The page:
Roughly seven years ago, the electric bug bit me in the form of a red e-bike. It was my first battery-powered transport, and I had no intention of really using it because it was slower than a motorized scooter and was 'fugly' as hell.
As a practical person, though, the fact that you didn't need to put fuel in it and a full charge cost just P7.00 did make sense. My e-bike could get me from point A to B nearly for free and in record time. And just like that, I was an EV convert. This started my obsession with electric-powered vehicles.
Then Elon Musk gave us the Tesla Model S. Initially, it was more of a novelty for me, and I doubted that it would be successful. As an e-bike owner, there was always what we call 'range anxiety' when it comes to battery-powered transports. Simply put, we were afraid of running out of juice. With my e-bike, I can always go into pedal mode, but with a car weighing over two tons, this isn't possible.
Apparently, I was wrong. The Model S turned out to be a relatively great sales success. Soon, the Model X followed. But are these feasible to own in the Philippines?
I do have more concerns. First of all, with the technology packed inside, is there anyone here capable of repairing them? Secondly, with the traffic, road conditions and our climate here, I’d probably still have range anxiety despite having over 400km per charge. And with our unstable electric grid, frying a Tesla seems very possible.
Then Tesla unveiled the Model 3 in 2016. Reservations for the 'cheap' Tesla reached over 300,000 units within a week. With the track record of the Model S and X, plus the entry price of $35,000 (P1.87 million), this was the Tesla for the masses.
On a recent trip to the US, I was able to experience and enjoy not only the Model S, but also a month-old Model 3. The first one I saw was the Model S parked inside the garage of my wife's family. Like any car guy, I had to borrow the keys and check it out.
The inside felt like a Japanese Zen garden—everything was clean and simple. The giant touchscreen really does stand out, too. Any smartphone user can easily get the hang of it. I loved every bit of the car, but unfortunately it was not my time to bring it out on the road just yet.
Later on we met up with my wife's cousin and found out he just got his Model 3, and it was parked right outside with a dealer plate saying "zero emissions." I took a quick peek inside and realized immediately what being a mass-produced electric car was all about—practicality. Everything was pretty much like your normal luxury compact car, except it did not have any visible front A/C vents or gauges–just a large Tesla touchscreen and a slim slat running across the dash. Everyone was already tired so it was a brief encounter, but my wife's cousin said he'd let me have a go at it when I was free.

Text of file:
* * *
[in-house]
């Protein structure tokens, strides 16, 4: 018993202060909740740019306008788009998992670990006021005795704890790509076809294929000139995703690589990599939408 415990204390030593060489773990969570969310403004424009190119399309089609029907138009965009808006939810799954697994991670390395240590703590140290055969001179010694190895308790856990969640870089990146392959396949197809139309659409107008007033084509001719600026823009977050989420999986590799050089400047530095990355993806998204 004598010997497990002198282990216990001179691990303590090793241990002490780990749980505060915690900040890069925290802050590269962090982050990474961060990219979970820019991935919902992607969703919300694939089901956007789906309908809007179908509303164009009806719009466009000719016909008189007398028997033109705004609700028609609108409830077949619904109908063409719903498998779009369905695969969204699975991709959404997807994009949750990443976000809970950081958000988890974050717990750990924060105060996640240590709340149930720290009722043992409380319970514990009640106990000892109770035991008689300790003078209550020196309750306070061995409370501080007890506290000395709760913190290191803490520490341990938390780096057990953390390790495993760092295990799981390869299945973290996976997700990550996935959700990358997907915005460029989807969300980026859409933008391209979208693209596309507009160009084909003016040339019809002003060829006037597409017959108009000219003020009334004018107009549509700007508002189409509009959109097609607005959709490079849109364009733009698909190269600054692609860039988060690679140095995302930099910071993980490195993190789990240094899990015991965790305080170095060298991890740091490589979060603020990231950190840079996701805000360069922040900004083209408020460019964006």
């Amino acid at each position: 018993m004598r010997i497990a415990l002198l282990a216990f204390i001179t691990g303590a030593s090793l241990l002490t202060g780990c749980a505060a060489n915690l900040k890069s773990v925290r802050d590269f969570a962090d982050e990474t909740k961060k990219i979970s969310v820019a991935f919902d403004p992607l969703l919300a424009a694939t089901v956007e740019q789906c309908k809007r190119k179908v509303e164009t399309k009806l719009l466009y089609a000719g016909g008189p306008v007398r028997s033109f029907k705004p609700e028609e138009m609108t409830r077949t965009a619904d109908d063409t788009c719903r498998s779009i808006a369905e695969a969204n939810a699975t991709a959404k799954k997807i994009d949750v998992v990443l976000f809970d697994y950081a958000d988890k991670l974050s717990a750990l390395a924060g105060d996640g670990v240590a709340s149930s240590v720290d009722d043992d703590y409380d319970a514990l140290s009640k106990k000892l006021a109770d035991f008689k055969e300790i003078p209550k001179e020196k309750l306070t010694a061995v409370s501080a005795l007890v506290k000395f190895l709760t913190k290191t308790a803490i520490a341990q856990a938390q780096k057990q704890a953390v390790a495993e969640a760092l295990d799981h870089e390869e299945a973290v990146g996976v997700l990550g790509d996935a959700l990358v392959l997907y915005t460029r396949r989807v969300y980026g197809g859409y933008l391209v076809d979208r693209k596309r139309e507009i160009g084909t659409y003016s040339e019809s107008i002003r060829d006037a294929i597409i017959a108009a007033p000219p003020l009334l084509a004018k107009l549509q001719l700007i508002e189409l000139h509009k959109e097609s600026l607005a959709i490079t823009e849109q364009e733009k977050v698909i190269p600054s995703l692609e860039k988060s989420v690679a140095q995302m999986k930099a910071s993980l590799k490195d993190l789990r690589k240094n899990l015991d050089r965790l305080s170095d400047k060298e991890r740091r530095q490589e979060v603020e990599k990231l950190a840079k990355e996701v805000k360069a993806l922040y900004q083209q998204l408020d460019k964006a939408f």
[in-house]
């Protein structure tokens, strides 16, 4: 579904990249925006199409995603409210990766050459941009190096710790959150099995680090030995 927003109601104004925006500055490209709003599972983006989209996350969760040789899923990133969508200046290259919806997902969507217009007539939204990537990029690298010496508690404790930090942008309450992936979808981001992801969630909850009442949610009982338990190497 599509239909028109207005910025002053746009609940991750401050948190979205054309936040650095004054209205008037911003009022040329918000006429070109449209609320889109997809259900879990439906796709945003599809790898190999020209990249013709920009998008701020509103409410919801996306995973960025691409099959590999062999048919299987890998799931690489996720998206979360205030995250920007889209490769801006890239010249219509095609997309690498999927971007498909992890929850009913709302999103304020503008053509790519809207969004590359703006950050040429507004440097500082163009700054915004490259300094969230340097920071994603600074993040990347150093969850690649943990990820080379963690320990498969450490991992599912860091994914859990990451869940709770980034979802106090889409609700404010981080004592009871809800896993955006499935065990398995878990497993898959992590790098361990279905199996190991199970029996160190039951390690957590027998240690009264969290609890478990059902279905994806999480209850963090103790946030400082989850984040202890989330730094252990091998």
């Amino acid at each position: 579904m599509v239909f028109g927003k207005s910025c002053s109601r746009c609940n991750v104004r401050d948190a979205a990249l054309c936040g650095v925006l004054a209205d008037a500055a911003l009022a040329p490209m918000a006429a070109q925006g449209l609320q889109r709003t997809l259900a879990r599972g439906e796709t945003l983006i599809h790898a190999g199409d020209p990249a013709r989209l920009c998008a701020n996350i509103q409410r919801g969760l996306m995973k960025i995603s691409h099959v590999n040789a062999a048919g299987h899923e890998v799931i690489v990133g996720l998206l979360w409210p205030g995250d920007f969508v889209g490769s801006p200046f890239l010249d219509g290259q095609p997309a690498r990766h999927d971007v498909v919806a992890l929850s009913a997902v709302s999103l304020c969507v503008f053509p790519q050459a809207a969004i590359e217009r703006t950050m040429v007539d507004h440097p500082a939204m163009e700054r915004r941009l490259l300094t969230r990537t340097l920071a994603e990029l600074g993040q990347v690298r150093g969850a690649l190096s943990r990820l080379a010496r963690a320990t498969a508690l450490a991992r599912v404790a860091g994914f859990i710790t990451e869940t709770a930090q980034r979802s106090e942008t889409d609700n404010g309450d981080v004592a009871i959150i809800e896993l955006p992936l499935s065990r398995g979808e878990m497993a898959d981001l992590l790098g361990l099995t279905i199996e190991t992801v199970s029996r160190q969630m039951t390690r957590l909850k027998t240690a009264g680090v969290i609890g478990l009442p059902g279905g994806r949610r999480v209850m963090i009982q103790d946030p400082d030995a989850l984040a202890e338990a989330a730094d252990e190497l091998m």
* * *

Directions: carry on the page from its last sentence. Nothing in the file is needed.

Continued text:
My chance came when the wife's family embarked on a road trip, and the Model S was called to action. With a press on the key fob, the car backed itself out of the garage using its 'Summon' feature. Neat.
Finally it was my turn to take the wheel. With your foot on the brake, just slot the transmission stalk in Drive, and off you go. The first thing you notice in a fully electric car is the lack of noise. The next thing you notice is the regenerative brakes that kick in as soon as you let your foot off the accelerator. Accelerating to freeway speed is a breeze, and 0-100kph feels like a high rollercoaster drop.
Of course I had to try Autopilot. When a little blue icon lights up on the dash, it means that you’re clear to engage Tesla's self driving feature. I still kept my hands on the steering wheel the whole time, but the car knew better. It can really steer itself and take on curvy roads without getting out of lane. The feeling was both scary and exhilarating.
The next day, it was time to try out the Model 3. It was noticeably smaller than the S, but felt more like a regular car. For one, it had more cupholders than its bigger sibling. Though smaller, the big sunroof also makes it feel roomy. The slim A/C vents on the 3 were nice, and I wish all cars had the same type of cooling system. The air is all around you rather than concentrated in certain areas. As for the screen/gauge/control center, I guess with time anyone can get used to it. Everything else felt like the S though, from the way it accelerates up to the regenerative brakes.
My time with the two Teslas was brief but memorable. The whole experience made me want to own one. But with our current situation here, I don’t think it will be feasible yet. For now, electric cars will just be a novelty for the rich. But if brought in correctly, I believe it's the change our country needs.